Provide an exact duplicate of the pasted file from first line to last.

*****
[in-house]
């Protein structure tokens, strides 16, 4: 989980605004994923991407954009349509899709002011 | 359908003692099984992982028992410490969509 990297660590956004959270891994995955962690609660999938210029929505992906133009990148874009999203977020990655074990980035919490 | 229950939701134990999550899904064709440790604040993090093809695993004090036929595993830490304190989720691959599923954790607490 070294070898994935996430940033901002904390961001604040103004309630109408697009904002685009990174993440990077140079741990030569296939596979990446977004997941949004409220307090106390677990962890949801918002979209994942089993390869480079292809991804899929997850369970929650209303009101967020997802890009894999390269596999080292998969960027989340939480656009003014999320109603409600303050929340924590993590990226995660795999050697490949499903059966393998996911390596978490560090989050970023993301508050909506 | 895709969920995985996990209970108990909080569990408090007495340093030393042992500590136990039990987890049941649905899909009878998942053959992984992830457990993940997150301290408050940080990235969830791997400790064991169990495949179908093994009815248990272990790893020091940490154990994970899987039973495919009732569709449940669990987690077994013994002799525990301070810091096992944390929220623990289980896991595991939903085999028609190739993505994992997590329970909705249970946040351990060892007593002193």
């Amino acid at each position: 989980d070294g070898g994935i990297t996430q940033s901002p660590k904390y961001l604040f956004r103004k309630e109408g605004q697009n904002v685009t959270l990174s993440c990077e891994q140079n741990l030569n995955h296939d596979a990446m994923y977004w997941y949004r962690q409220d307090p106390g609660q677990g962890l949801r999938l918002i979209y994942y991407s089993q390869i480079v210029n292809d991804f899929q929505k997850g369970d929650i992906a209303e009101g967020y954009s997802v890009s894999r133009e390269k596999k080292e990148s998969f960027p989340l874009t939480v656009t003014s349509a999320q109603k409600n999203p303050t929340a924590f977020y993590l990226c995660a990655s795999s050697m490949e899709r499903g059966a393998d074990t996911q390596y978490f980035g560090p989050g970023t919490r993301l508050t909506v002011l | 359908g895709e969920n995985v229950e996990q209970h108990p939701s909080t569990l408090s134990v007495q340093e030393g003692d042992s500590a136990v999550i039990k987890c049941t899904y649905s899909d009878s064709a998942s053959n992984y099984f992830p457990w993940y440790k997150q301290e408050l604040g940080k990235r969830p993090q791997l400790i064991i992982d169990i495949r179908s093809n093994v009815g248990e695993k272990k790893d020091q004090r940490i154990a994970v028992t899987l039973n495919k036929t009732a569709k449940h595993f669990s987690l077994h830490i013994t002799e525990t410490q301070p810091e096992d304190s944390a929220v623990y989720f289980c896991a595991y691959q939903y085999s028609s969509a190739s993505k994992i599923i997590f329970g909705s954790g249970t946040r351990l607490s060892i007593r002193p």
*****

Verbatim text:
[in-house]
């Protein structure tokens, strides 16, 4: 989980605004994923991407954009349509899709002011 | 359908003692099984992982028992410490969509 990297660590956004959270891994995955962690609660999938210029929505992906133009990148874009999203977020990655074990980035919490 | 229950939701134990999550899904064709440790604040993090093809695993004090036929595993830490304190989720691959599923954790607490 070294070898994935996430940033901002904390961001604040103004309630109408697009904002685009990174993440990077140079741990030569296939596979990446977004997941949004409220307090106390677990962890949801918002979209994942089993390869480079292809991804899929997850369970929650209303009101967020997802890009894999390269596999080292998969960027989340939480656009003014999320109603409600303050929340924590993590990226995660795999050697490949499903059966393998996911390596978490560090989050970023993301508050909506 | 895709969920995985996990209970108990909080569990408090007495340093030393042992500590136990039990987890049941649905899909009878998942053959992984992830457990993940997150301290408050940080990235969830791997400790064991169990495949179908093994009815248990272990790893020091940490154990994970899987039973495919009732569709449940669990987690077994013994002799525990301070810091096992944390929220623990289980896991595991939903085999028609190739993505994992997590329970909705249970946040351990060892007593002193």
């Amino acid at each position: 989980d070294g070898g994935i990297t996430q940033s901002p660590k904390y961001l604040f956004r103004k309630e109408g605004q697009n904002v685009t959270l990174s993440c990077e891994q140079n741990l030569n995955h296939d596979a990446m994923y977004w997941y949004r962690q409220d307090p106390g609660q677990g962890l949801r999938l918002i979209y994942y991407s089993q390869i480079v210029n292809d991804f899929q929505k997850g369970d929650i992906a209303e009101g967020y954009s997802v890009s894999r133009e390269k596999k080292e990148s998969f960027p989340l874009t939480v656009t003014s349509a999320q109603k409600n999203p303050t929340a924590f977020y993590l990226c995660a990655s795999s050697m490949e899709r499903g059966a393998d074990t996911q390596y978490f980035g560090p989050g970023t919490r993301l508050t909506v002011l | 359908g895709e969920n995985v229950e996990q209970h108990p939701s909080t569990l408090s134990v007495q340093e030393g003692d042992s500590a136990v999550i039990k987890c049941t899904y649905s899909d009878s064709a998942s053959n992984y099984f992830p457990w993940y440790k997150q301290e408050l604040g940080k990235r969830p993090q791997l400790i064991i992982d169990i495949r179908s093809n093994v009815g248990e695993k272990k790893d020091q004090r940490i154990a994970v028992t899987l039973n495919k036929t009732a569709k449940h595993f669990s987690l077994h830490i013994t002799e525990t410490q301070p810091e096992d304190s944390a929220v623990y989720f289980c896991a595991y691959q939903y085999s028609s969509a190739s993505k994992i599923i997590f329970g909705s954790g249970t946040r351990l607490s060892i007593r002193p």